Friday, February 8, 2013 - 2:00pm
Fung Auditorium | Powell-Focht Bioengineering Hall
Bryan Smith, Ph.D.
Postdoctoral Fellow, Department of Radiology
Probing the Micromechanics of Cancer in Living Subjects
Dr. Smith’s interdisciplinary research focuses on imaging disease at the nano- to microscale in living subjects tightly integrated with computational techniques in order to solve complex biomedical problems. At the nexus of nanobioengineering, cell mechanics, and molecular imaging, Dr. Smith's work converges toward developing novel approaches to image and treat cancer. He develops and applies optical imaging tools to unravel the physical properties of cancer in the context of live animals using an engineering perspective. Dr. Smith exploits molecular imaging strategies to advance two major research themes: 1) optimization of nanoparticle formulations and 2) understanding cancer mechanics in vivo. Specifically, Dr. Smith integrates cutting edge intravital microscopy instrumentation with computational simulations to understand how nanoparticles target cancer in order to generate mathematically optimal nanoparticle formulations for efficient delivery in cancer imaging and therapy. Secondly, the emerging clinical promise of cancer mechanics is hindered by a lack of tools to study it where it has the most meaning – in living subjects. Dr. Smith is therefore developing a variety of non-invasive approaches to study the microscale mechanics of cancer cells in living subjects. These methods are ultimately designed to lead to paradigm-shifting new ways to image and treat cancer.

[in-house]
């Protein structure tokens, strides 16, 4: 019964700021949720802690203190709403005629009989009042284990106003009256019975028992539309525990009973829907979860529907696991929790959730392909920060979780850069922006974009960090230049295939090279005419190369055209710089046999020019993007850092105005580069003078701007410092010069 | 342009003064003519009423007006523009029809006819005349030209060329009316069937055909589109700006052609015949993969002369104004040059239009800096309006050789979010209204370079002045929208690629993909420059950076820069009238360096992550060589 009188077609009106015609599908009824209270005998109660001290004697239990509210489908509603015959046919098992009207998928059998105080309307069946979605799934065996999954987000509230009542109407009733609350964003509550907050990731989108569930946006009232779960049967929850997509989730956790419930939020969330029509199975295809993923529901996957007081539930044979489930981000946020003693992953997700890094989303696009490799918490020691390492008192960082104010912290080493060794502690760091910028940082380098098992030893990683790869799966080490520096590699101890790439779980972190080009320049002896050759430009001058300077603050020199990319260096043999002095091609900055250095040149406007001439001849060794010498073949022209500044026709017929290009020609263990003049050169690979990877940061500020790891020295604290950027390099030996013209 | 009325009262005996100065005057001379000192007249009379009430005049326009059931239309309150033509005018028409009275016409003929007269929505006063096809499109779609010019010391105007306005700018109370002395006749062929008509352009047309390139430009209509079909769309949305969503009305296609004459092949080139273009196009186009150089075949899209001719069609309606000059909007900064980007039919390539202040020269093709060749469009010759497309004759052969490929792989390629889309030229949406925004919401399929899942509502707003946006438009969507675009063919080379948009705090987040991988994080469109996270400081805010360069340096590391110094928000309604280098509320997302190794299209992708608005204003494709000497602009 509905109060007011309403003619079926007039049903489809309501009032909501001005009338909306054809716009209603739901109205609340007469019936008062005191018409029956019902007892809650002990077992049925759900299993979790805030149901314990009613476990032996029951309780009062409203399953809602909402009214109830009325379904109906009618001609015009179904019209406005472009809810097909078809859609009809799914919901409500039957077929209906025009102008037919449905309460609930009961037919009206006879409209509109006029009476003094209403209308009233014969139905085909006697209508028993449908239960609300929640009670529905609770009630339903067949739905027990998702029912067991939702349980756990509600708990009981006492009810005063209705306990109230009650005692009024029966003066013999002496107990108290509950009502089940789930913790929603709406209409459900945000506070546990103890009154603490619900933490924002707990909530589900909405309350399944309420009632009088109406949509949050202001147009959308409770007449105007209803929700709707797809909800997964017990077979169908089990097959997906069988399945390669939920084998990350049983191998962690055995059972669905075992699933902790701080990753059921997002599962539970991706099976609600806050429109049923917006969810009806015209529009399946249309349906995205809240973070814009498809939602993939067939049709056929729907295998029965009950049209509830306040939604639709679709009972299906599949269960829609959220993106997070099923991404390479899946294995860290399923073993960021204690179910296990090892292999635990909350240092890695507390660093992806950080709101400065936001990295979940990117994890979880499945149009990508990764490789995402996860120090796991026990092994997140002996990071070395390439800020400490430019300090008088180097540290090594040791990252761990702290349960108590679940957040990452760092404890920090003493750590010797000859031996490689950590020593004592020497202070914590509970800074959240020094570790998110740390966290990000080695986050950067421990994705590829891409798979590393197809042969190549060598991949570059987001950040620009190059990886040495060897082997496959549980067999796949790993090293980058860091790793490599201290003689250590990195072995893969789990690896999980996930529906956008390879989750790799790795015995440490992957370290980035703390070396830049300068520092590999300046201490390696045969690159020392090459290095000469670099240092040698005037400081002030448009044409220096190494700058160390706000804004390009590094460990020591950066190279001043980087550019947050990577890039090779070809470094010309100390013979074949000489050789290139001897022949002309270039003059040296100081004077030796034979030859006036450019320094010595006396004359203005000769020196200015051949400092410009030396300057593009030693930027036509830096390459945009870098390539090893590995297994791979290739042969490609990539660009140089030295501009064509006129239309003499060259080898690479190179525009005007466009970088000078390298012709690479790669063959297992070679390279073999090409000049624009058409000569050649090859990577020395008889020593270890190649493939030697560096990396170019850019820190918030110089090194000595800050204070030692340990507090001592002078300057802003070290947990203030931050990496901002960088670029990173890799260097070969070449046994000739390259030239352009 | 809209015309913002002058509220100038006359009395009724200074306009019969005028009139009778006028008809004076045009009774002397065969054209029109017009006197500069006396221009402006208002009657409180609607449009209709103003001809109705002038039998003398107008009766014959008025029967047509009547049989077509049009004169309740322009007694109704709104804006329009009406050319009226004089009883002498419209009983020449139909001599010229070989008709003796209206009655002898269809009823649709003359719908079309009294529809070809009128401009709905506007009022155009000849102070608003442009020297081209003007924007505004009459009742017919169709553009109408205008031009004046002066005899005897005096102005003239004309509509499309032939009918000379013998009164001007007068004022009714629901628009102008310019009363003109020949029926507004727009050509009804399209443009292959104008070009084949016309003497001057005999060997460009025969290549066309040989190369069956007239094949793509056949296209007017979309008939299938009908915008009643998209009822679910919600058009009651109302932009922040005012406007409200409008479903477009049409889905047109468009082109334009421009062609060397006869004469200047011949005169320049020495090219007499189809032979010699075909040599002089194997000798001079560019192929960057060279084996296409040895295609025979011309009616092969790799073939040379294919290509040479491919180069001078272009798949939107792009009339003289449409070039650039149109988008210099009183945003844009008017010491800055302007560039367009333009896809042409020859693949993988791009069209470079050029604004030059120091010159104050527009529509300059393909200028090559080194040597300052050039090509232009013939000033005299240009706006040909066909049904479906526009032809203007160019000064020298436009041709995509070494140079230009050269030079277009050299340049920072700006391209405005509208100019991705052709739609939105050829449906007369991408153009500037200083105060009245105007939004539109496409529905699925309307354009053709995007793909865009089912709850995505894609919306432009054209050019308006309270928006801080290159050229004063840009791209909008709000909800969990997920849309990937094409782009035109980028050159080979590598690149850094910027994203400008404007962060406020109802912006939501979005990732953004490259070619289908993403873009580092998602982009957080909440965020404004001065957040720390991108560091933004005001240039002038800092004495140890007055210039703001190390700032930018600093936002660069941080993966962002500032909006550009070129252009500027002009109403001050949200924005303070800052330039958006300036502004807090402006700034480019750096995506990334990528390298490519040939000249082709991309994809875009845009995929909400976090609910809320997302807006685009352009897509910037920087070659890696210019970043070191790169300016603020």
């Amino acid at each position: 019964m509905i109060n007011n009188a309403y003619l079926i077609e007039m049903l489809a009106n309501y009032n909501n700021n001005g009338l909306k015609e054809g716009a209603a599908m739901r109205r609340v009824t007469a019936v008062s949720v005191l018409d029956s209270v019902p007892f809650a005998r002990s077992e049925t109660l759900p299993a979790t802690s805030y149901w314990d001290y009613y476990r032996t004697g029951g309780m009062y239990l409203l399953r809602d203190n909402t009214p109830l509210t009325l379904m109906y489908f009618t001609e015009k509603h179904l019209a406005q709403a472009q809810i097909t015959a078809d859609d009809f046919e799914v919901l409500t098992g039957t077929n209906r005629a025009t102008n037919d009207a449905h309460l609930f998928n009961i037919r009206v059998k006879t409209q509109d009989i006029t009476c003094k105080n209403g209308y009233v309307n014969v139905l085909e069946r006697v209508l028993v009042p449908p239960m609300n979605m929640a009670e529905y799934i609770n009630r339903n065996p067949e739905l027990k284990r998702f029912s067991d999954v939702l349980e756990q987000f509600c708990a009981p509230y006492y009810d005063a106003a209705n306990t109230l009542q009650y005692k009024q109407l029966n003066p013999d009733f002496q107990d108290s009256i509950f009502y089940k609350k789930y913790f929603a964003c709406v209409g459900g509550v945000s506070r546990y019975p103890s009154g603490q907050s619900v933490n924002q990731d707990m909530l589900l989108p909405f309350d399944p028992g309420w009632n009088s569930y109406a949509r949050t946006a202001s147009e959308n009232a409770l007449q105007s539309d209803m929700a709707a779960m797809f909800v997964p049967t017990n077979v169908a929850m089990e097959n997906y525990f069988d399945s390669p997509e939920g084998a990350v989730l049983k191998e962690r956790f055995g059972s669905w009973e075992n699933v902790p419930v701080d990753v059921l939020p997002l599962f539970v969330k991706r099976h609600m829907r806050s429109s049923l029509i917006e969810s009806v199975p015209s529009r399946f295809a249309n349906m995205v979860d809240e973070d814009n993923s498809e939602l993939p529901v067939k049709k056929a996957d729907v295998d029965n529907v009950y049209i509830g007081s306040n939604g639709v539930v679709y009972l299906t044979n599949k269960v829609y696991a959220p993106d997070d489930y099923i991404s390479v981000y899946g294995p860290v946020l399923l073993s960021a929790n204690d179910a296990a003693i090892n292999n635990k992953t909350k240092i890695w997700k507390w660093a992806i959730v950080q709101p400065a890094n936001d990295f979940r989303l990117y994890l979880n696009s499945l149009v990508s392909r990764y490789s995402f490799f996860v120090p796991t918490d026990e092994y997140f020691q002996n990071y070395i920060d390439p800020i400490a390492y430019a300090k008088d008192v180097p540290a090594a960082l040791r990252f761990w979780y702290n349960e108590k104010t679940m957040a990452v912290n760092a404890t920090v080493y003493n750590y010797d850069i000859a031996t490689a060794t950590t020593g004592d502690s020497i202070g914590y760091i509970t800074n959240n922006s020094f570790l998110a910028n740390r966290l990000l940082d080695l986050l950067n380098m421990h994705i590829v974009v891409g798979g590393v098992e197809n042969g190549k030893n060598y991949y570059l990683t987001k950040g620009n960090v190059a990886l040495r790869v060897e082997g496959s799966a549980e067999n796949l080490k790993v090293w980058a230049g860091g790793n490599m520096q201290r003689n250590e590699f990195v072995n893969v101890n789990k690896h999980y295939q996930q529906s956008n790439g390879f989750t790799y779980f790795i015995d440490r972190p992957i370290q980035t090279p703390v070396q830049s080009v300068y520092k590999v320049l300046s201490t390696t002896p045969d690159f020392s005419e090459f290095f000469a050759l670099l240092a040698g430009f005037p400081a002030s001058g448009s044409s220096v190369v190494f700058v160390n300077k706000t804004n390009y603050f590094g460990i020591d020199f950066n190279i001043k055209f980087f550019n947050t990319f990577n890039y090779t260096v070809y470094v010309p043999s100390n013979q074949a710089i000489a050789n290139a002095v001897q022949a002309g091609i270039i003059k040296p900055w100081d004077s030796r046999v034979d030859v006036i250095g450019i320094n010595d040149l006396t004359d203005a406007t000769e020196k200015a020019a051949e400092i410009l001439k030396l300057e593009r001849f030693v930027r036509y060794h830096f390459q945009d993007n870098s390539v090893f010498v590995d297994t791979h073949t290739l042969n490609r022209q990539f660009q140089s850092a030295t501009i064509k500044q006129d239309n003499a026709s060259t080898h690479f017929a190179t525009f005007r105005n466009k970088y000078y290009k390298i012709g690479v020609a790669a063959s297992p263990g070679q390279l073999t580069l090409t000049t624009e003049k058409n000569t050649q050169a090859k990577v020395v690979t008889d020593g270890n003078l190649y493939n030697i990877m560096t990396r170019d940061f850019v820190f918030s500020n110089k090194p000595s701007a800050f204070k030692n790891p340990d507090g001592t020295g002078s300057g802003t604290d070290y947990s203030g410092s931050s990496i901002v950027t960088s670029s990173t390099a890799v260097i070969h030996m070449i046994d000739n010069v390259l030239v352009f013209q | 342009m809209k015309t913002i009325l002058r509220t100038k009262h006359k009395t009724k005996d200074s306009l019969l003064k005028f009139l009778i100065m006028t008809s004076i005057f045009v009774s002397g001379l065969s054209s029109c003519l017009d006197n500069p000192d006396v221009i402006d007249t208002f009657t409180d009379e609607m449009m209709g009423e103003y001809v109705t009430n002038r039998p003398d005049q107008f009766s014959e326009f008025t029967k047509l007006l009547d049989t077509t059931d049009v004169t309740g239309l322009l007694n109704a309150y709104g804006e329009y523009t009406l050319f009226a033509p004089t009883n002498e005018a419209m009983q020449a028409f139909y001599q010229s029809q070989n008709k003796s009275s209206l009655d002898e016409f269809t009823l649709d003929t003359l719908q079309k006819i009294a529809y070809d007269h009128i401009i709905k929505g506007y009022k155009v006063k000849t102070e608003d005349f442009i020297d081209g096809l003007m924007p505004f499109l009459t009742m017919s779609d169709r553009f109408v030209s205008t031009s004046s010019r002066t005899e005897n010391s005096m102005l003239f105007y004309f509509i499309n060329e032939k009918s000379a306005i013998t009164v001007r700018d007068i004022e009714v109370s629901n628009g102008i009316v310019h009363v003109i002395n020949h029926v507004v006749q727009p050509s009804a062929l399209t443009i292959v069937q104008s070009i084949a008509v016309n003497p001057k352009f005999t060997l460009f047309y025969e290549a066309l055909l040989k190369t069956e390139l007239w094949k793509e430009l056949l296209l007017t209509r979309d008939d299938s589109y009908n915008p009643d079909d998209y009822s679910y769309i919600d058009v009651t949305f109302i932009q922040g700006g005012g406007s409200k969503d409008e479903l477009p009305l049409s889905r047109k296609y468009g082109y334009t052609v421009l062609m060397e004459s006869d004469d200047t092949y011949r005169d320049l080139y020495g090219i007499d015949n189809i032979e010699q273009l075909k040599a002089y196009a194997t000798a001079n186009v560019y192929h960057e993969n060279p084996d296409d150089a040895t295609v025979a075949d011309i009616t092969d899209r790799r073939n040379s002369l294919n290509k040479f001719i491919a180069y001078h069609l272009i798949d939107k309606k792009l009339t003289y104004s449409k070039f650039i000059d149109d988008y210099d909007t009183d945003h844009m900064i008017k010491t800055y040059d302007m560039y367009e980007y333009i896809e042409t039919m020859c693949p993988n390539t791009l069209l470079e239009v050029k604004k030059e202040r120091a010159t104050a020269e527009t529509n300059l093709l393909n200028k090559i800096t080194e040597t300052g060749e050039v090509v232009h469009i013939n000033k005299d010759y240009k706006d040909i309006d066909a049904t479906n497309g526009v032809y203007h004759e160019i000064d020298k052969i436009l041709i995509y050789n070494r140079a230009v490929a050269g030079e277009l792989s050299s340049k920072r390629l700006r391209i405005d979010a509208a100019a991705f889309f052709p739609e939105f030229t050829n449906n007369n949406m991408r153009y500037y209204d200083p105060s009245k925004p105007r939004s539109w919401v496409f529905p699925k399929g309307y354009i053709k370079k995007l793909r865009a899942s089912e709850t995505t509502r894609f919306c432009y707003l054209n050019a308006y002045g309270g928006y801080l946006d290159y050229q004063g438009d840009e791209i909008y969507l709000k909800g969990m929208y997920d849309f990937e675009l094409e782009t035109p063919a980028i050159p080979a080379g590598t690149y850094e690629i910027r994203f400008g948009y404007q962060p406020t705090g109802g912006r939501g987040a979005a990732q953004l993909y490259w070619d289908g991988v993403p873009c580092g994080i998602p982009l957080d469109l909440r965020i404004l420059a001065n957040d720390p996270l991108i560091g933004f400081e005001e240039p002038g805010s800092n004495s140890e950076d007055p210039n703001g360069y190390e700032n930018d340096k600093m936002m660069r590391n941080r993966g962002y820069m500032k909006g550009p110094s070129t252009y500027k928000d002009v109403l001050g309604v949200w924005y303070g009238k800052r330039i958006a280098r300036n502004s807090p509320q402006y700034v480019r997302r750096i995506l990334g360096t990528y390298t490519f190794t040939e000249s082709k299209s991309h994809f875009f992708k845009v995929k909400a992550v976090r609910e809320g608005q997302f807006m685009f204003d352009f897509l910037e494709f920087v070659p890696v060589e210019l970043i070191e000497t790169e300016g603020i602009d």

After receiving his Bachelors degree in Physics, Mathematics, and Biomedical Engineering at Tufts University, Bryan Smith completed his Ph.D. in Biomedical Engineering as an NSF pre-doctoral IGERT Fellow at The Ohio State University. While at Ohio State, he worked in biomedical nanotechnology and molecular imaging to develop novel contrast agents and strategies for the early detection of cancer and atherosclerotic disease. Dr. Smith moved to Stanford University for his post-doctoral work, where he was awarded a Stanford Molecular Imaging Scholar NIH Fellowship and received a prestigious Stanford Dean's Fellowship. Dr. Smith was recently granted a K99/R00 award for his work involving the integration of animal experiments with computer simulations to optimize nanoparticle design for cancer imaging and therapy.